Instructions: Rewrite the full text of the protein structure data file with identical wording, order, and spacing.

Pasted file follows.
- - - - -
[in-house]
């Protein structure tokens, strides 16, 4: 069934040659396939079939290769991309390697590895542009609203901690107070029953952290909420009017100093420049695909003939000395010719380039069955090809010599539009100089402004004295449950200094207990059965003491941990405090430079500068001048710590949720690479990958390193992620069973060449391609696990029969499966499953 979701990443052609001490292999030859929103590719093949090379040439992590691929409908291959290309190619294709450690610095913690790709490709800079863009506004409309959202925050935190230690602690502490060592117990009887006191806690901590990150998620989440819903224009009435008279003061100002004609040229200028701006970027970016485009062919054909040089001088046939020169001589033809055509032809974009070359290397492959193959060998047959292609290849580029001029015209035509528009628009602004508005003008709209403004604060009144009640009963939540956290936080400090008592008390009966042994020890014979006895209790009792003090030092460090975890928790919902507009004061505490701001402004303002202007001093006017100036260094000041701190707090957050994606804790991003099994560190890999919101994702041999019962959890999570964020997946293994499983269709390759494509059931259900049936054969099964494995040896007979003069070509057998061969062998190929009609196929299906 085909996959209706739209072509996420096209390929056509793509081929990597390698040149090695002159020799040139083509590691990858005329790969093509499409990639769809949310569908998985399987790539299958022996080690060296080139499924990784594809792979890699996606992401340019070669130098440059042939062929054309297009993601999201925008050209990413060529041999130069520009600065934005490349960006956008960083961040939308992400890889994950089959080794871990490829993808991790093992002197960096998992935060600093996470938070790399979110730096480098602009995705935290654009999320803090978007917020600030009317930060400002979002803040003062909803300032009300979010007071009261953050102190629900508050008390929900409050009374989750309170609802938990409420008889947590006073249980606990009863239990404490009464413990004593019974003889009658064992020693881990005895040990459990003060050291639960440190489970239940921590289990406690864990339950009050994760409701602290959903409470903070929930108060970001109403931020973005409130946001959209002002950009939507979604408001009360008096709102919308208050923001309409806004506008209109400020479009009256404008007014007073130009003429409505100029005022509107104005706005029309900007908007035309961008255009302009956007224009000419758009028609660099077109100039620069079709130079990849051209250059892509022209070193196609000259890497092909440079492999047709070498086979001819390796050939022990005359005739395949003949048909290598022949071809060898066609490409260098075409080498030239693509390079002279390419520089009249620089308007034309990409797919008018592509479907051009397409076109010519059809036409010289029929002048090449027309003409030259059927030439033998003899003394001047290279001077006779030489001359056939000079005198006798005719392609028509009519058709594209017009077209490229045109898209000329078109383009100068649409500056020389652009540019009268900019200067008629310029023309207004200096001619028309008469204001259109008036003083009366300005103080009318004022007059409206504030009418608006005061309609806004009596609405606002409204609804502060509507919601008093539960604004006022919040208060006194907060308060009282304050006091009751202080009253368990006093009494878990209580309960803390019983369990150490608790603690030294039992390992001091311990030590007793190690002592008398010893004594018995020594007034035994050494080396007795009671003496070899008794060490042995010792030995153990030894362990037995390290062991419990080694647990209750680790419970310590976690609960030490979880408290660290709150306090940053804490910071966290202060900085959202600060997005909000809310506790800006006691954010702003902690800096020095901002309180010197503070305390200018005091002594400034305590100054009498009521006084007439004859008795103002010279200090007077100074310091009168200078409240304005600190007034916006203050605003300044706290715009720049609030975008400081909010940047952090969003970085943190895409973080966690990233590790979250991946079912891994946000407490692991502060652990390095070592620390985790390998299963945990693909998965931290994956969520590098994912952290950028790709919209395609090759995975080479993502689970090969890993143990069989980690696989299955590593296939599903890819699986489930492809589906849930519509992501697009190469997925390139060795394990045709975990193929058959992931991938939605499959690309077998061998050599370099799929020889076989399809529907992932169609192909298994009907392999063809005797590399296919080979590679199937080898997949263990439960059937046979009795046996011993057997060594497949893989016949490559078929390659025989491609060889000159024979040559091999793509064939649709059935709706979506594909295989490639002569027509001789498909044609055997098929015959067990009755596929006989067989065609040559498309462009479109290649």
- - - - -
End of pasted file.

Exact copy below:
[in-house]
């Protein structure tokens, strides 16, 4: 069934040659396939079939290769991309390697590895542009609203901690107070029953952290909420009017100093420049695909003939000395010719380039069955090809010599539009100089402004004295449950200094207990059965003491941990405090430079500068001048710590949720690479990958390193992620069973060449391609696990029969499966499953 979701990443052609001490292999030859929103590719093949090379040439992590691929409908291959290309190619294709450690610095913690790709490709800079863009506004409309959202925050935190230690602690502490060592117990009887006191806690901590990150998620989440819903224009009435008279003061100002004609040229200028701006970027970016485009062919054909040089001088046939020169001589033809055509032809974009070359290397492959193959060998047959292609290849580029001029015209035509528009628009602004508005003008709209403004604060009144009640009963939540956290936080400090008592008390009966042994020890014979006895209790009792003090030092460090975890928790919902507009004061505490701001402004303002202007001093006017100036260094000041701190707090957050994606804790991003099994560190890999919101994702041999019962959890999570964020997946293994499983269709390759494509059931259900049936054969099964494995040896007979003069070509057998061969062998190929009609196929299906 085909996959209706739209072509996420096209390929056509793509081929990597390698040149090695002159020799040139083509590691990858005329790969093509499409990639769809949310569908998985399987790539299958022996080690060296080139499924990784594809792979890699996606992401340019070669130098440059042939062929054309297009993601999201925008050209990413060529041999130069520009600065934005490349960006956008960083961040939308992400890889994950089959080794871990490829993808991790093992002197960096998992935060600093996470938070790399979110730096480098602009995705935290654009999320803090978007917020600030009317930060400002979002803040003062909803300032009300979010007071009261953050102190629900508050008390929900409050009374989750309170609802938990409420008889947590006073249980606990009863239990404490009464413990004593019974003889009658064992020693881990005895040990459990003060050291639960440190489970239940921590289990406690864990339950009050994760409701602290959903409470903070929930108060970001109403931020973005409130946001959209002002950009939507979604408001009360008096709102919308208050923001309409806004506008209109400020479009009256404008007014007073130009003429409505100029005022509107104005706005029309900007908007035309961008255009302009956007224009000419758009028609660099077109100039620069079709130079990849051209250059892509022209070193196609000259890497092909440079492999047709070498086979001819390796050939022990005359005739395949003949048909290598022949071809060898066609490409260098075409080498030239693509390079002279390419520089009249620089308007034309990409797919008018592509479907051009397409076109010519059809036409010289029929002048090449027309003409030259059927030439033998003899003394001047290279001077006779030489001359056939000079005198006798005719392609028509009519058709594209017009077209490229045109898209000329078109383009100068649409500056020389652009540019009268900019200067008629310029023309207004200096001619028309008469204001259109008036003083009366300005103080009318004022007059409206504030009418608006005061309609806004009596609405606002409204609804502060509507919601008093539960604004006022919040208060006194907060308060009282304050006091009751202080009253368990006093009494878990209580309960803390019983369990150490608790603690030294039992390992001091311990030590007793190690002592008398010893004594018995020594007034035994050494080396007795009671003496070899008794060490042995010792030995153990030894362990037995390290062991419990080694647990209750680790419970310590976690609960030490979880408290660290709150306090940053804490910071966290202060900085959202600060997005909000809310506790800006006691954010702003902690800096020095901002309180010197503070305390200018005091002594400034305590100054009498009521006084007439004859008795103002010279200090007077100074310091009168200078409240304005600190007034916006203050605003300044706290715009720049609030975008400081909010940047952090969003970085943190895409973080966690990233590790979250991946079912891994946000407490692991502060652990390095070592620390985790390998299963945990693909998965931290994956969520590098994912952290950028790709919209395609090759995975080479993502689970090969890993143990069989980690696989299955590593296939599903890819699986489930492809589906849930519509992501697009190469997925390139060795394990045709975990193929058959992931991938939605499959690309077998061998050599370099799929020889076989399809529907992932169609192909298994009907392999063809005797590399296919080979590679199937080898997949263990439960059937046979009795046996011993057997060594497949893989016949490559078929390659025989491609060889000159024979040559091999793509064939649709059935709706979506594909295989490639002569027509001789498909044609055997098929015959067990009755596929006989067989065609040559498309462009479109290649």